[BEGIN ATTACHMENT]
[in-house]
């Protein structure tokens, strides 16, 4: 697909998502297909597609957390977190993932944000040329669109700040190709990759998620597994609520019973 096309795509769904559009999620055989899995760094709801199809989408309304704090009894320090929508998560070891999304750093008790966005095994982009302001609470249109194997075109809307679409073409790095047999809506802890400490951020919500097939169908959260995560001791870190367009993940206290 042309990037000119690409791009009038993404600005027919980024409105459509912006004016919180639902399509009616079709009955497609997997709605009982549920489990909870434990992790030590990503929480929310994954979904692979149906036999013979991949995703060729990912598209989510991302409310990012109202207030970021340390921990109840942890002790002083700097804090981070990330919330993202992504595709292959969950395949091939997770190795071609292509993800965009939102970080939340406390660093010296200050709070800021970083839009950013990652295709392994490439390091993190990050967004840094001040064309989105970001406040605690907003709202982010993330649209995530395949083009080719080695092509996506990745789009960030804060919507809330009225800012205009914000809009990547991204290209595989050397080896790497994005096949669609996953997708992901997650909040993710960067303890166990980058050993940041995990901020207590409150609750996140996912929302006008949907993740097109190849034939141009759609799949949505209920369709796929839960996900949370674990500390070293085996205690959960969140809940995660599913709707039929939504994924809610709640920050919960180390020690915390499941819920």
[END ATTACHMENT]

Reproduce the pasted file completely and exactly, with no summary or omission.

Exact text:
[in-house]
């Protein structure tokens, strides 16, 4: 697909998502297909597609957390977190993932944000040329669109700040190709990759998620597994609520019973 096309795509769904559009999620055989899995760094709801199809989408309304704090009894320090929508998560070891999304750093008790966005095994982009302001609470249109194997075109809307679409073409790095047999809506802890400490951020919500097939169908959260995560001791870190367009993940206290 042309990037000119690409791009009038993404600005027919980024409105459509912006004016919180639902399509009616079709009955497609997997709605009982549920489990909870434990992790030590990503929480929310994954979904692979149906036999013979991949995703060729990912598209989510991302409310990012109202207030970021340390921990109840942890002790002083700097804090981070990330919330993202992504595709292959969950395949091939997770190795071609292509993800965009939102970080939340406390660093010296200050709070800021970083839009950013990652295709392994490439390091993190990050967004840094001040064309989105970001406040605690907003709202982010993330649209995530395949083009080719080695092509996506990745789009960030804060919507809330009225800012205009914000809009990547991204290209595989050397080896790497994005096949669609996953997708992901997650909040993710960067303890166990980058050993940041995990901020207590409150609750996140996912929302006008949907993740097109190849034939141009759609799949949505209920369709796929839960996900949370674990500390070293085996205690959960969140809940995660599913709707039929939504994924809610709640920050919960180390020690915390499941819920």